Ask Damian Erskine: Odd Time Signatures

Q: How can I work on getting more comfortable playing in odd time signatures?

A: Great question! The first thing I’d say is, there really are NO odd time signatures. Who made 4/4 the king of all time signatures? A time signature is only “odd” because you aren’t used to hearing it. More accurately, you aren’t used to FEELING it. In order to play other time signatures, you have to internalize them. An African drummer once made me laugh when a guitarist got lost and (while we were playing) asked, “Where’s the one?!” In that moment, the drummer just shrugged his shoulders and kept playing. Afterwards, he said, “You Western guys are funny. you always ask about the one. Nobody cares about the TWO!”

In reality, though. Neither him nor I were counting. In fact, I am 100% incapable of counting while I play! If I have to count it, I can’t play it. If I sit down to jam with my favorite drummer (who is king of the time signatures and never emphasizes the downbeats) and he hits me with something I can’t figure out. I will sit there and NOT play until I can start to feel the motion of the line. I might break the line into segments mentally. Put in order the rhythmic patterns until I can feel the line in it’s entirety. I’m getting ahead of myself here, though…

In order to play ANYTHING with authority, you have to feel it. The more second nature a rhythm, scale, time signature or anything is, the better you’ll play it (and the less you’re brain will get in the way). If all you listen to is music in 4/4, how would you be able to play in anything but? You’re internal clock is securely dialed in at 4 beats to a measure. Usually, if you can think of something you can hear and super-impose that mentally, you’re off to a good start.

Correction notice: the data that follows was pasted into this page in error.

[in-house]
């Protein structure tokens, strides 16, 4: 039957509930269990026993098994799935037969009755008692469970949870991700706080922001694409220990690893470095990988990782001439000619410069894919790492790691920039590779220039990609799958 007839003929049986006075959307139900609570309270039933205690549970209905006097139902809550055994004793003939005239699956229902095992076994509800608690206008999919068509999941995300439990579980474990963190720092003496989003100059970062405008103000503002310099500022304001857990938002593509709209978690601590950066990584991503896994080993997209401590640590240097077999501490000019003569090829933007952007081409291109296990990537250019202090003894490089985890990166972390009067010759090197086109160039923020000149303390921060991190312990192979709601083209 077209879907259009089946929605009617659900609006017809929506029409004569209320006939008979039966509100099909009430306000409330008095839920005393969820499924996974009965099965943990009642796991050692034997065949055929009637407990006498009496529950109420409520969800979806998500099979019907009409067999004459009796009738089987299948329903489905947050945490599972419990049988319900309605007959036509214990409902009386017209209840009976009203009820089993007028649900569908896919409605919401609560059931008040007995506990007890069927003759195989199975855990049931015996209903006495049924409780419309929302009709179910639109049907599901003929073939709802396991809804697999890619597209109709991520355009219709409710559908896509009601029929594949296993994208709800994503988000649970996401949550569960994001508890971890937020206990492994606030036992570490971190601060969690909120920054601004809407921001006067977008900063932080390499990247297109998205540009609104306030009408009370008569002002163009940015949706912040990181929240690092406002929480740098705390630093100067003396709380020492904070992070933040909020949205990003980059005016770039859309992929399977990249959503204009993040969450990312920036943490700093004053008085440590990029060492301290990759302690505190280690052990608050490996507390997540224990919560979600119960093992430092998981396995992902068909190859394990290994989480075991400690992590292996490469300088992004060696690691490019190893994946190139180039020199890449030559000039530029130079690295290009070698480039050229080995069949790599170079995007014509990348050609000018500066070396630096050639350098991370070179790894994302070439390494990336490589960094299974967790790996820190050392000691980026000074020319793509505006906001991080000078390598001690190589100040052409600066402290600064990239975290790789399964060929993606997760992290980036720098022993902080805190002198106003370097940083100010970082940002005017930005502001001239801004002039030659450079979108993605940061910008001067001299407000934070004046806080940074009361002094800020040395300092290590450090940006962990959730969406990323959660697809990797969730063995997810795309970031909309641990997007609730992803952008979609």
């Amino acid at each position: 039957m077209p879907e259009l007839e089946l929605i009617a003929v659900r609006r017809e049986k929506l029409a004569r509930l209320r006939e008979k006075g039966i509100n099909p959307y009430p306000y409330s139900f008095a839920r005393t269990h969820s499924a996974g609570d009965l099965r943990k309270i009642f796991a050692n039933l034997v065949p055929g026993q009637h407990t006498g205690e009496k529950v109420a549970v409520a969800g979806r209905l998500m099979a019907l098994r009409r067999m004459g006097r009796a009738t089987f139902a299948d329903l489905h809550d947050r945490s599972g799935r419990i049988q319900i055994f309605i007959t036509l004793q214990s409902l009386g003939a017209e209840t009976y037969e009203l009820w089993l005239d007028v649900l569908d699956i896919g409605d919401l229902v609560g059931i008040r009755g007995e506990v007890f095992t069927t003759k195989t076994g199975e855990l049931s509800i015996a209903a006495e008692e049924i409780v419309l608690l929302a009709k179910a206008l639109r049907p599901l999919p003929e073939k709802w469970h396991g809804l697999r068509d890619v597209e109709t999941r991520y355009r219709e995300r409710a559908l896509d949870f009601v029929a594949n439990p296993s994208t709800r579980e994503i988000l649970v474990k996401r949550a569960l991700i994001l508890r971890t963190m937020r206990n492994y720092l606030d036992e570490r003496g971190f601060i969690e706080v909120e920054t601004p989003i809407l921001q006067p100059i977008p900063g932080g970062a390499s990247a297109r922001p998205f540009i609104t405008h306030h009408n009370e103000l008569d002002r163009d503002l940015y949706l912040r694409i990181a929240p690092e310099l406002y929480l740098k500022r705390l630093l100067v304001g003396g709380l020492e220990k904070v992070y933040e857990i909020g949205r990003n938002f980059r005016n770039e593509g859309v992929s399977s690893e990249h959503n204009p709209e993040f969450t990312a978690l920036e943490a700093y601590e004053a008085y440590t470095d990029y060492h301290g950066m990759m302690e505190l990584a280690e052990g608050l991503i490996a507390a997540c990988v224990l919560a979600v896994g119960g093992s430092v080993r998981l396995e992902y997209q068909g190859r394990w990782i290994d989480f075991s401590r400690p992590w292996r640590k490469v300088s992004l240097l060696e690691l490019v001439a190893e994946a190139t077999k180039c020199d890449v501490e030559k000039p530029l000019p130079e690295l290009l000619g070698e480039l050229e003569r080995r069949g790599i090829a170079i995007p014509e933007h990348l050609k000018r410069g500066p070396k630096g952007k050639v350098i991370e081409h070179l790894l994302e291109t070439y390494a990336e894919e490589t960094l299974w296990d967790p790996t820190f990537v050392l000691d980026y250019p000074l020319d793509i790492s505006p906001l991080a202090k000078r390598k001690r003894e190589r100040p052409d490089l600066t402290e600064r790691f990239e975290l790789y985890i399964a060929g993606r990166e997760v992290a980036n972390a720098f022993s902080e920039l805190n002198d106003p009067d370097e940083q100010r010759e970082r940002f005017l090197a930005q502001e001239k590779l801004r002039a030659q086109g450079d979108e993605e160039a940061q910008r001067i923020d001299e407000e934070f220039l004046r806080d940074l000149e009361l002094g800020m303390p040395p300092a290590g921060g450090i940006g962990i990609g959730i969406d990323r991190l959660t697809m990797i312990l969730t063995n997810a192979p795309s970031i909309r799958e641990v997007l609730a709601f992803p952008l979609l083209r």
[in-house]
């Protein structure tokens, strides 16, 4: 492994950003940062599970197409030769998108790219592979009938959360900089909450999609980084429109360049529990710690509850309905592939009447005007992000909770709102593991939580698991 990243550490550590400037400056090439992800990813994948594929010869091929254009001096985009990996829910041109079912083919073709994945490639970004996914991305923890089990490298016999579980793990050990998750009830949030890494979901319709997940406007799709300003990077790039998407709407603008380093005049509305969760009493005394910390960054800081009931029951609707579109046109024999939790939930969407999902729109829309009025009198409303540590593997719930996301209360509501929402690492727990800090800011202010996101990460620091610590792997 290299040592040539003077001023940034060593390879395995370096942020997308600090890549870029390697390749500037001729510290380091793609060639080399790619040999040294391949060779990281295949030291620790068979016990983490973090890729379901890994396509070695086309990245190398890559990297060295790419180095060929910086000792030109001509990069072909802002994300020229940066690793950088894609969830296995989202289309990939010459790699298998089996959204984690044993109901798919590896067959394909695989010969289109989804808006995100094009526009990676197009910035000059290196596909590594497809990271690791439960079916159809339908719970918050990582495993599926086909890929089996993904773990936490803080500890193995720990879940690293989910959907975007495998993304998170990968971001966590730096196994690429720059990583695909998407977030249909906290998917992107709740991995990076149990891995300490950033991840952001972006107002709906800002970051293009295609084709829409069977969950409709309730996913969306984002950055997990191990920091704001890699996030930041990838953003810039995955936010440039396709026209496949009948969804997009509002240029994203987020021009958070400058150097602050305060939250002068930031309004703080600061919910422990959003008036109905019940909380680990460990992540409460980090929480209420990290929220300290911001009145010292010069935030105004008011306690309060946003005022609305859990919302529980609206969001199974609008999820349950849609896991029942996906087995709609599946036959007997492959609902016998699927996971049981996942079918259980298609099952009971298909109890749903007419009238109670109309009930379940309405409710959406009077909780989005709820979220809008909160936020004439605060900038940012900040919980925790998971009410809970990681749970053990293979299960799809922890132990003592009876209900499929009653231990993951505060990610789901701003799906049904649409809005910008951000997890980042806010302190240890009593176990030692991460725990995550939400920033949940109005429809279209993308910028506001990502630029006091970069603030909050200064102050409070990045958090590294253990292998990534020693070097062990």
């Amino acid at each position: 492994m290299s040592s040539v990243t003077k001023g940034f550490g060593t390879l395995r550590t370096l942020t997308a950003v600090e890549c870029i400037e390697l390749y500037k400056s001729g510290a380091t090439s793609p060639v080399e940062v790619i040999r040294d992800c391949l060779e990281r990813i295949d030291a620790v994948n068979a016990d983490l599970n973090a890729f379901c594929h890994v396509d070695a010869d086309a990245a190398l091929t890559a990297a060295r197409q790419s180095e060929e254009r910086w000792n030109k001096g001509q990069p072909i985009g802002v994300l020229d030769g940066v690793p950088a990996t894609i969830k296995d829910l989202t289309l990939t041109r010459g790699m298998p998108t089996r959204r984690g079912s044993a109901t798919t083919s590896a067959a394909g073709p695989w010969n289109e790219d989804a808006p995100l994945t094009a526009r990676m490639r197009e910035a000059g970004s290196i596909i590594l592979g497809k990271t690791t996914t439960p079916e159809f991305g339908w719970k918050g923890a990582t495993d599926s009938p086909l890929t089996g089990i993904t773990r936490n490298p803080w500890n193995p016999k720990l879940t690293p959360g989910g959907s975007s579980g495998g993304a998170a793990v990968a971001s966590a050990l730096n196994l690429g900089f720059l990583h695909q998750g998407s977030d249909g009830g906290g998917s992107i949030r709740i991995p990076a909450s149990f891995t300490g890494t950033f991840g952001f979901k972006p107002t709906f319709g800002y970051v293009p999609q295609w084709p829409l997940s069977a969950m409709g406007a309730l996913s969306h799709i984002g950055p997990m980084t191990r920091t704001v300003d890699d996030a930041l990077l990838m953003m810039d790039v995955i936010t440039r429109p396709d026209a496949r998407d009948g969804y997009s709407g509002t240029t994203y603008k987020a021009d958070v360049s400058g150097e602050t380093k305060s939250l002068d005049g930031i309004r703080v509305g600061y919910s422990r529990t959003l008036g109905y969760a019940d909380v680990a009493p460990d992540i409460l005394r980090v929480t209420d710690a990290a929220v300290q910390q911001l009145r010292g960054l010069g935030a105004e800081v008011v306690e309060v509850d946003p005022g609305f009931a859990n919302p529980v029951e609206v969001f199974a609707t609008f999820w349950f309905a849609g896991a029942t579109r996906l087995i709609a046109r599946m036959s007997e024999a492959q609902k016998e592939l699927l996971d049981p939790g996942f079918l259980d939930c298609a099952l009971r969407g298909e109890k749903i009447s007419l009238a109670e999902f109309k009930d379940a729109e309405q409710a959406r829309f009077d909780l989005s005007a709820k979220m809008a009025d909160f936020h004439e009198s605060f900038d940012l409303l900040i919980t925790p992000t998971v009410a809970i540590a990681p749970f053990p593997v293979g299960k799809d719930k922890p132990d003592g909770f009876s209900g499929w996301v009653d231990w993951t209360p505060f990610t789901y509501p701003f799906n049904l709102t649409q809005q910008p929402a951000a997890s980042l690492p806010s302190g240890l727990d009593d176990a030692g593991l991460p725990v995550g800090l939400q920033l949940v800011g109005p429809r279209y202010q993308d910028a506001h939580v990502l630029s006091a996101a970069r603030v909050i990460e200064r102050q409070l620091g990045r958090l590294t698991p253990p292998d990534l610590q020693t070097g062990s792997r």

For example, in teaching a few guys about playing in 5 at a bass camp, one of the instructors was trying to get the basists to count 3+2. They never really got it. I spoke up and asked if anyone had ever heard “Take Five” and then played the tune. Everyone had heard it and suddenly, as if by magic, they could play that rhythm in their sleep without anyone ever losing the one.
So, step 1 is listening to music that incorporates other time signatures so you have something to reference internally. I love African and S. American music for this. Not only are there some interesting time signatures, but they will, at times, super impose OTHER time signatures on top and weave in and out of them. Rhythmic mastery. Which leads us to Step 2.

In my mind, a step beyond just getting comfortable with a few different time signatures would be to really break them down into variations on rhythm. Inherent to almost any time signature you’ll hear are many different rhythms that you are already accustomed to and can feel quite well. They may have been shifted and assembled in a way that’s foreign to you, but you understand the basis of the rhythms. Two bands come to mind that you may want to check out: Steve Coleman & Five Elements and Dapp Theory.